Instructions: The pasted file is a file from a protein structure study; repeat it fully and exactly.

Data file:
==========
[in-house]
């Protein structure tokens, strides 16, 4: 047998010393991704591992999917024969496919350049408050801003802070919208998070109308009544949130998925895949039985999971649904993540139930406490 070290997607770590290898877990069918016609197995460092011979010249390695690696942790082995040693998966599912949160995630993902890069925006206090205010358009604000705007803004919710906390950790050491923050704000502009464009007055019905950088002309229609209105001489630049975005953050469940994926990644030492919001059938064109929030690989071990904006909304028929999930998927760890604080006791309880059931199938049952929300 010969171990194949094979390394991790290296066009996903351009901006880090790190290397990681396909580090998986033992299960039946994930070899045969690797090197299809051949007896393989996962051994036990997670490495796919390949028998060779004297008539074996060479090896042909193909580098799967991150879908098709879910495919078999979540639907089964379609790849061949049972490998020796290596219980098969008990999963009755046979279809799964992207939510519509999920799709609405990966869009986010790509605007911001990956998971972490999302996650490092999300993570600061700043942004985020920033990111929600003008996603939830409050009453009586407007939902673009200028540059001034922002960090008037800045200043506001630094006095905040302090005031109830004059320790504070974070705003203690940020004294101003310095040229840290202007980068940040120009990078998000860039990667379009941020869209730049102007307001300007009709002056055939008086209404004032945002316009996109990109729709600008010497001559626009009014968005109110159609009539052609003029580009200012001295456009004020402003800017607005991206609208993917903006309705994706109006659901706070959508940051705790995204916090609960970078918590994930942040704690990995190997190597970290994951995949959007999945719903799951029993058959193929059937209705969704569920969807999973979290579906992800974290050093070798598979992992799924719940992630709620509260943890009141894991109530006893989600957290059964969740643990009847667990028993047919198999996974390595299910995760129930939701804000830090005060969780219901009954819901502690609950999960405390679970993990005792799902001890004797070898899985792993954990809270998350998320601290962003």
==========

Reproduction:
[in-house]
């Protein structure tokens, strides 16, 4: 047998010393991704591992999917024969496919350049408050801003802070919208998070109308009544949130998925895949039985999971649904993540139930406490 070290997607770590290898877990069918016609197995460092011979010249390695690696942790082995040693998966599912949160995630993902890069925006206090205010358009604000705007803004919710906390950790050491923050704000502009464009007055019905950088002309229609209105001489630049975005953050469940994926990644030492919001059938064109929030690989071990904006909304028929999930998927760890604080006791309880059931199938049952929300 010969171990194949094979390394991790290296066009996903351009901006880090790190290397990681396909580090998986033992299960039946994930070899045969690797090197299809051949007896393989996962051994036990997670490495796919390949028998060779004297008539074996060479090896042909193909580098799967991150879908098709879910495919078999979540639907089964379609790849061949049972490998020796290596219980098969008990999963009755046979279809799964992207939510519509999920799709609405990966869009986010790509605007911001990956998971972490999302996650490092999300993570600061700043942004985020920033990111929600003008996603939830409050009453009586407007939902673009200028540059001034922002960090008037800045200043506001630094006095905040302090005031109830004059320790504070974070705003203690940020004294101003310095040229840290202007980068940040120009990078998000860039990667379009941020869209730049102007307001300007009709002056055939008086209404004032945002316009996109990109729709600008010497001559626009009014968005109110159609009539052609003029580009200012001295456009004020402003800017607005991206609208993917903006309705994706109006659901706070959508940051705790995204916090609960970078918590994930942040704690990995190997190597970290994951995949959007999945719903799951029993058959193929059937209705969704569920969807999973979290579906992800974290050093070798598979992992799924719940992630709620509260943890009141894991109530006893989600957290059964969740643990009847667990028993047919198999996974390595299910995760129930939701804000830090005060969780219901009954819901502690609950999960405390679970993990005792799902001890004797070898899985792993954990809270998350998320601290962003």